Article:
Besides playing squirrel rodeo, Centennial Park is also home to the Parthenon. Built for the Tennessee Centennial Exposition, this place is tremendously beautiful. If you pay the admission to go inside, you can learn more about the history of the park, view some art, and view a 42 feet tall statue of Athena.

5. Percy Warner Park, 7311 Tennessee 100, Nashville, TN 37221

Percy Warner Park is located approximately a 10 minute walk away from Carver’s house. This is where Carver goes when he feels that he has no other way of dealing with stuff. This is also the location where Carver ends up having an important conversation with Jesmyn.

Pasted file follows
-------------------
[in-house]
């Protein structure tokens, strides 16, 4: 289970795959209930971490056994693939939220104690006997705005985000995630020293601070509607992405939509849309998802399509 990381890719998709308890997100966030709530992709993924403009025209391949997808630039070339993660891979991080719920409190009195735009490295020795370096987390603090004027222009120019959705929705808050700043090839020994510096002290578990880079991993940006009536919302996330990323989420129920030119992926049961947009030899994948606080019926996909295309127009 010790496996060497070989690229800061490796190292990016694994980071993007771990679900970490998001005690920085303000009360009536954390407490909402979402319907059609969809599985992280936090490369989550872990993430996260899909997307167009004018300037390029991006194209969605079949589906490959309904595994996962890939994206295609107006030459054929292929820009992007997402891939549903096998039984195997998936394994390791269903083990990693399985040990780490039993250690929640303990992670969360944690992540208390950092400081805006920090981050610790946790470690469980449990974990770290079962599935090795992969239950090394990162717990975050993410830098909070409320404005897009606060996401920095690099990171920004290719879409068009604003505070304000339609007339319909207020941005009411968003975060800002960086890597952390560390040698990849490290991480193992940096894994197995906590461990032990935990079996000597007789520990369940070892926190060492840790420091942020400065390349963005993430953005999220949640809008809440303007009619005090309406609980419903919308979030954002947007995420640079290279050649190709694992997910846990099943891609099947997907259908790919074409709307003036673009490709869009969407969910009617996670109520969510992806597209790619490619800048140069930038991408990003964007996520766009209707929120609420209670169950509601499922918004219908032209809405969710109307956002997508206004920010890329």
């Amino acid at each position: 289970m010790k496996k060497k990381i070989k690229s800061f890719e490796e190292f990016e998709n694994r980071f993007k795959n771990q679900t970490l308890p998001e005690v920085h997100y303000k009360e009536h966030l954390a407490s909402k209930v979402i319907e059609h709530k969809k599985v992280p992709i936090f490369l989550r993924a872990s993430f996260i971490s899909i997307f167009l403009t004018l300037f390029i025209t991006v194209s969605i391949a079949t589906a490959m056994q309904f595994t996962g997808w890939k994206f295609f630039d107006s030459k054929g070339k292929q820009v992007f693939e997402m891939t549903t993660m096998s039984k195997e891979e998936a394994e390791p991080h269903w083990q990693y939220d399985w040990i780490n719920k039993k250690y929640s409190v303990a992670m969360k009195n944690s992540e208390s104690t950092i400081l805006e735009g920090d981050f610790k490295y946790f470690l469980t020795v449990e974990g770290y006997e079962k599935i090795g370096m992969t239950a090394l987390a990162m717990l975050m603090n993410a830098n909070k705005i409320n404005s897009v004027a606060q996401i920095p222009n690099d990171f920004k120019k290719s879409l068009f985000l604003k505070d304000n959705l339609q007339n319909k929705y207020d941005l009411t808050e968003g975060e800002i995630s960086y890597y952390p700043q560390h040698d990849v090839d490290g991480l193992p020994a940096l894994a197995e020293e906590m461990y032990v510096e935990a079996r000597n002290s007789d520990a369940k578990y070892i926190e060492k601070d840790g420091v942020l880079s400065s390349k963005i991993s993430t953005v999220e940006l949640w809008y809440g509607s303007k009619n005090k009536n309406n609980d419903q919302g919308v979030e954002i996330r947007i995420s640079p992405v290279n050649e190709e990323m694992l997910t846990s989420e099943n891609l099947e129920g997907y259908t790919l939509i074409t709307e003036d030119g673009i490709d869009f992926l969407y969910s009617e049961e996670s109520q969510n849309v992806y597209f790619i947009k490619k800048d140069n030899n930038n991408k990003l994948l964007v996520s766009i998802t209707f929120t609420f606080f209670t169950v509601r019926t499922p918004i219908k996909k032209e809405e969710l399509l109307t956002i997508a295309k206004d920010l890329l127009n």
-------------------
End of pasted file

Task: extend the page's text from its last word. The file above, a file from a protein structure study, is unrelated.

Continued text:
6. Percy Priest Lake

Despite the name similarities, Percy Priest Lake is not located near Percy Warner Park. However, Percy Priest Lake cannot be missed for fans of Goodbye Days. After all, this is one of the locations that Nana Betty chooses. Go there and think about Nana Betty and Carver together. As you travel there, it is a must to sing loudly and off-key to old country music.

7. West Meade Neighborhood 

This is the neighborhood in which Carver Briggs lives. Bonus points if you can figure out the area Zentner was referencing when Carver describes his streets as unusual because there is train track running behind it on a raised berm. (In all likelihood, this is the train track that runs along side Highway 100 near there.)

8. Anthropologie, The Mall at Green Hills, and Parnassus Books

  • Anthropologie: 4031 Hillsboro Pike, Nashville, TN 37215